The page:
Soil Improvement Using Lime
The application of lime to predominantly fine-grained soils can be used to: dry high moisture content soils; reduce the shrink/swell potential of high plasticity soils; and stabilize certain soft soils. Like any other product or procedure, lime can be of significant benefit if applied correctly. If misapplied, significant problems can occur. The purpose of this Lessons Learned is to describe the uses and benefits of lime application, and the proper procedures and precautions that should be taken when applying lime.
WHAT IS LIME? There are two non-agricultural types of lime: quicklime and hydrated lime. Quicklime (calcium oxide) is produced by heating limestone (calcium carbonate) to approximately 900°C (commonly referred to as "burning"), and then grinding it into gravel or sand-sized particles, or a powder. Hydrated lime (calcium hydroxide) is produced by adding a controlled amount of water to quicklime. This process is commonly referred to as “slaking". Because hydrated lime contains chemically bonded water, approximately one third more hydrated lime than quicklime is required to accomplish the intended purposes.
CHEMICAL DRYING: Chemical drying consists of applying lime to high moisture content soils to reduce the free (non-chemically bonded) water in the soil so that the soil moisture content is within the optimal moisture content range as determined by the applicable moisture-density (Proctor) test. For drying purposes, approximately 1% to 2% of granular quicklime by dry weight of soil is applied. This amount is not sufficient to accomplish chemical modification or chemical stabilization.
CHEMICAL MODIFICATION: Chemical modification typically consists of blending approximately 2% to 4% of granular quicklime by dry weight of soil to high plasticity, expansive soils. The chemical reaction that occurs within the expansive soils causes them to become non-expansive. Chemical modification also dries the soils, and is the most commonly used form of lime treatment where expansive soils are encountered, and is an alternative to removing the high plasticity soils in many cases.
CHEMICAL STABILIZATION: Chemical stabilization (stiffening) of soft, wet, fine-grained and/or high plasticity soils can be accomplished by applying approximately 4% to 8% of granular quicklime by dry weight of soil. Chemical stabilization dries the soils, causes expansive soils to become non-expansive, and stiffens the soils. In higher application rates, the soils can become moderately cemented by the addition of lime.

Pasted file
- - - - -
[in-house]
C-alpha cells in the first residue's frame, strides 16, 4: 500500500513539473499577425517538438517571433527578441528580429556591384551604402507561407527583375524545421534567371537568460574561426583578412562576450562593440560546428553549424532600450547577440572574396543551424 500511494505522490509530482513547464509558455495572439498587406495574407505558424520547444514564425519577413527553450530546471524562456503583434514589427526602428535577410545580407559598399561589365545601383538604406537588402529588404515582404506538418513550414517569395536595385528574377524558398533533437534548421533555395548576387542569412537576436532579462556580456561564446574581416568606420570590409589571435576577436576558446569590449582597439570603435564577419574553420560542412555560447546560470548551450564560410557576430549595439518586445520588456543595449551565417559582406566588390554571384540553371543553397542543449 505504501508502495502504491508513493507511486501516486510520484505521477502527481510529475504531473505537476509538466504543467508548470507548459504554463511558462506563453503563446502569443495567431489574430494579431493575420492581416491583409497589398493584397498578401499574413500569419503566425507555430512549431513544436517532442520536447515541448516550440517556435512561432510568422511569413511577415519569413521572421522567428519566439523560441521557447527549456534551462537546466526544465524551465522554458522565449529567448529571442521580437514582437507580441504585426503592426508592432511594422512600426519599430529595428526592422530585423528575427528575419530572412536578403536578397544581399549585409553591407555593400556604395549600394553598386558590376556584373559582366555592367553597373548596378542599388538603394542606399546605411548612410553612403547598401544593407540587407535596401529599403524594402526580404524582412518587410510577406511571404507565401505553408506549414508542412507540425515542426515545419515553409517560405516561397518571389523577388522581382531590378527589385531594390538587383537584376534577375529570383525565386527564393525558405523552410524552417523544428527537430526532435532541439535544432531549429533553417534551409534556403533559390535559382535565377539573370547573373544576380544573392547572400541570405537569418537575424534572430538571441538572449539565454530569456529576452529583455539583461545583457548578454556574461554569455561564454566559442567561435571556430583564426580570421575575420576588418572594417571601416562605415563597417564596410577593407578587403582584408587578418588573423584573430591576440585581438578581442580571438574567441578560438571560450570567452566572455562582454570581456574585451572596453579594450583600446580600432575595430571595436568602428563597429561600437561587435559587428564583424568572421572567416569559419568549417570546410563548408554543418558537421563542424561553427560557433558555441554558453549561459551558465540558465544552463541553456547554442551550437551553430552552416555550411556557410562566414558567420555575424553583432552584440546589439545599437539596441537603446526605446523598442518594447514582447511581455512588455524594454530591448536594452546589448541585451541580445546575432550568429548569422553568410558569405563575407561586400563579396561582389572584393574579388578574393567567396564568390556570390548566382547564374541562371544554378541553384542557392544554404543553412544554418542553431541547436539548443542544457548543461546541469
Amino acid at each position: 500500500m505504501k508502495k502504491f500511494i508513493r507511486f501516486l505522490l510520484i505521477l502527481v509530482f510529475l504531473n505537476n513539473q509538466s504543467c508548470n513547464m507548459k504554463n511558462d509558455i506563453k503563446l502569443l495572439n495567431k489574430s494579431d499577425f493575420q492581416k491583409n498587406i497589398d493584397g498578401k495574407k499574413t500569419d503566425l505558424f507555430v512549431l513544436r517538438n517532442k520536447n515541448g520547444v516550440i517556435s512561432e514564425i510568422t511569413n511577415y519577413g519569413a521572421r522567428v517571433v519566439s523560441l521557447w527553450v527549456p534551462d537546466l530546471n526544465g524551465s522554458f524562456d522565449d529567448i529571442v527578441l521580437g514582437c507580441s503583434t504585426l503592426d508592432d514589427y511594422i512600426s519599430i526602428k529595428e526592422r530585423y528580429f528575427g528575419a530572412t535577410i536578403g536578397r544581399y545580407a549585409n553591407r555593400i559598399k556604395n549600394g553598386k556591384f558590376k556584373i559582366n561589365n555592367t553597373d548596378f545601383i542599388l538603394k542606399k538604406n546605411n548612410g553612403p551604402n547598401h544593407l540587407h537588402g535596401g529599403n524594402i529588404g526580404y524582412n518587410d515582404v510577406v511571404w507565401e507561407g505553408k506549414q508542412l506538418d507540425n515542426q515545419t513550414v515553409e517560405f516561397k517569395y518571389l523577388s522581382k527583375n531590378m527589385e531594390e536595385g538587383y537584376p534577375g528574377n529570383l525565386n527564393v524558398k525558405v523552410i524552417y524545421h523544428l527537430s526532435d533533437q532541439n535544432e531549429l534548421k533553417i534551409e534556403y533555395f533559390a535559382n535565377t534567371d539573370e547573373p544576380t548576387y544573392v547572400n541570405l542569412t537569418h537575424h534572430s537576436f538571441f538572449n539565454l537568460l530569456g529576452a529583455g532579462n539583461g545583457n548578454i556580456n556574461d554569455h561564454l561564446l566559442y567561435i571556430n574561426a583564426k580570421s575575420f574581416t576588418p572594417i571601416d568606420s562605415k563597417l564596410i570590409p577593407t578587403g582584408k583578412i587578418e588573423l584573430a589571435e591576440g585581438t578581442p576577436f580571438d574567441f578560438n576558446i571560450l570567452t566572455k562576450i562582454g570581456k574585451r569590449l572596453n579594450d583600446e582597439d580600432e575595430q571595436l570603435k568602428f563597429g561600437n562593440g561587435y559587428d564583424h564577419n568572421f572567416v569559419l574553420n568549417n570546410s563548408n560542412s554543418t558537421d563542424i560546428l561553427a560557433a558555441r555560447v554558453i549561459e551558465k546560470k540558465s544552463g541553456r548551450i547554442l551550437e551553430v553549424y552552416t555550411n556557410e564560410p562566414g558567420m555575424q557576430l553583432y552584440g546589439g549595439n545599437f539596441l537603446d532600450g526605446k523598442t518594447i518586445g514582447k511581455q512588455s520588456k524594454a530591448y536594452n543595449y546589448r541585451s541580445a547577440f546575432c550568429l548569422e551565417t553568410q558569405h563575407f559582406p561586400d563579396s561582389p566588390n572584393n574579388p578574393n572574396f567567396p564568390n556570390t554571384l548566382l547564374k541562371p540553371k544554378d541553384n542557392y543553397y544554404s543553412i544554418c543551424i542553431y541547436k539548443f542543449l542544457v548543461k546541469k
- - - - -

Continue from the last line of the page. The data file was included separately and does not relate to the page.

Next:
LABORATORY TESTING: Laboratory testing of varying quantities of lime mixed with soils obtained from the site is required to determine the amount of lime required to accomplish the intended purpose, whether it be drying, chemical modification, or stabilization. Laboratory tests typically include moisture content tests, Atterberg limits tests for plasticity, grain size analyses, pH tests, soluble sulfate testing for soil acidity, and Expansion Index (EI) testing for shrink-swell potential. Moisture-density tests are developed once the lime content is determined for the intended purpose.
APPLICATION PROCEDURES: The most common mistake in the application of lime is inadequate mixing, blending, and mellowing of the soils. Specifically when lime encounters moisture in the soil, the chemical reaction causes heat, steam, and a rapid expansion of the lime to several hundred times its original volume. If there is unreacted lime within the soil, then heaving of the soil surface and structures supported on the lime stabilized soils can occur. Proper mixing typically consists of the application and thorough mixing of the lime into the soil, letting the lime mixture mellow (react with the soils) for approximately 24 to 48 hours, followed by remixing of the soil. Mixing and mellowing of the soil should continue until there are no lime particles visible in the soil. The application of lime is often done by specialty contractors who have machinery specifically designed to properly mix lime into soil.
APPLICATION PRECAUTIONS: Unreacted lime is a very strong alkaline chemical that can cause burns and result in damage to surfaces it lands on. The pH of lime is approximately 13 which is at the very upper end of the acid-base pH range. Precautions should be taken during application and mixing of lime to prevent the direct inhalation of lime dust, and lime contact with skin or eyes. In addition, nearby surfaces such as vehicle paint should be protected from contact with lime dust. Good dust control is required during the application and mixing process. Public access to lime stockpiles and soils containing lime during the hydration process should be prevented. The dust generated from quicklime in populated areas can be difficult to control. Therefore hydrated lime is often used instead of quicklime since the dust generated is less.
In summary, the incorporation of lime into soils can provide several benefits to earthwork operations. Proper application and mixing procedures are required to achieve the desired benefit. In addition, precautions should be taken to avoid contact with skin, painted surfaces, or inhalation. In some jurisdictions, the use of lime is regulated, so understanding and following the jurisdiction’s requirements prior to the application of lime is important. The laboratory testing to determine the required amount of lime is typically performed by your geotechnical engineer. The geotechnical engineer should also observe the process of lime application, blending, remixing, and compaction of lime stabilized soils.
We hope this “Lessons Learned” will be helpful to you in planning your next project.
ECS Corporate Services, LLC